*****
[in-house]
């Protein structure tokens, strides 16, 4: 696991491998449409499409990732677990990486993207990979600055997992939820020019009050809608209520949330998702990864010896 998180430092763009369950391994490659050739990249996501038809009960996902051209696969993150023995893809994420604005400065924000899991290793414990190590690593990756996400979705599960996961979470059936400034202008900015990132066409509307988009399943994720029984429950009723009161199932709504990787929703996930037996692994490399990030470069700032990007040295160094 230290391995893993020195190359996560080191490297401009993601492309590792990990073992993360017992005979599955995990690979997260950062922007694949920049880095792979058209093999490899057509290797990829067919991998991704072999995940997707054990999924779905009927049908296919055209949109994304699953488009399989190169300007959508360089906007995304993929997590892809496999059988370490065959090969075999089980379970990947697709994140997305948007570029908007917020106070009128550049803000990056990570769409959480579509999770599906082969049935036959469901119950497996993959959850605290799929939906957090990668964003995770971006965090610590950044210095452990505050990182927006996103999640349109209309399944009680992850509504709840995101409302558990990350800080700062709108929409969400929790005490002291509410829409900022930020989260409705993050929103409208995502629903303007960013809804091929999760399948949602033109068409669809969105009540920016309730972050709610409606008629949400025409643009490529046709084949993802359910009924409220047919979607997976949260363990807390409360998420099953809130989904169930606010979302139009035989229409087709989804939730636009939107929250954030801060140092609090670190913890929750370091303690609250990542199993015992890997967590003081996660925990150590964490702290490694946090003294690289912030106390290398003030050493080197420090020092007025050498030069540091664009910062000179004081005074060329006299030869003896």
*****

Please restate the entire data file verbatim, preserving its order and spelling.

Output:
[in-house]
């Protein structure tokens, strides 16, 4: 696991491998449409499409990732677990990486993207990979600055997992939820020019009050809608209520949330998702990864010896 998180430092763009369950391994490659050739990249996501038809009960996902051209696969993150023995893809994420604005400065924000899991290793414990190590690593990756996400979705599960996961979470059936400034202008900015990132066409509307988009399943994720029984429950009723009161199932709504990787929703996930037996692994490399990030470069700032990007040295160094 230290391995893993020195190359996560080191490297401009993601492309590792990990073992993360017992005979599955995990690979997260950062922007694949920049880095792979058209093999490899057509290797990829067919991998991704072999995940997707054990999924779905009927049908296919055209949109994304699953488009399989190169300007959508360089906007995304993929997590892809496999059988370490065959090969075999089980379970990947697709994140997305948007570029908007917020106070009128550049803000990056990570769409959480579509999770599906082969049935036959469901119950497996993959959850605290799929939906957090990668964003995770971006965090610590950044210095452990505050990182927006996103999640349109209309399944009680992850509504709840995101409302558990990350800080700062709108929409969400929790005490002291509410829409900022930020989260409705993050929103409208995502629903303007960013809804091929999760399948949602033109068409669809969105009540920016309730972050709610409606008629949400025409643009490529046709084949993802359910009924409220047919979607997976949260363990807390409360998420099953809130989904169930606010979302139009035989229409087709989804939730636009939107929250954030801060140092609090670190913890929750370091303690609250990542199993015992890997967590003081996660925990150590964490702290490694946090003294690289912030106390290398003030050493080197420090020092007025050498030069540091664009910062000179004081005074060329006299030869003896």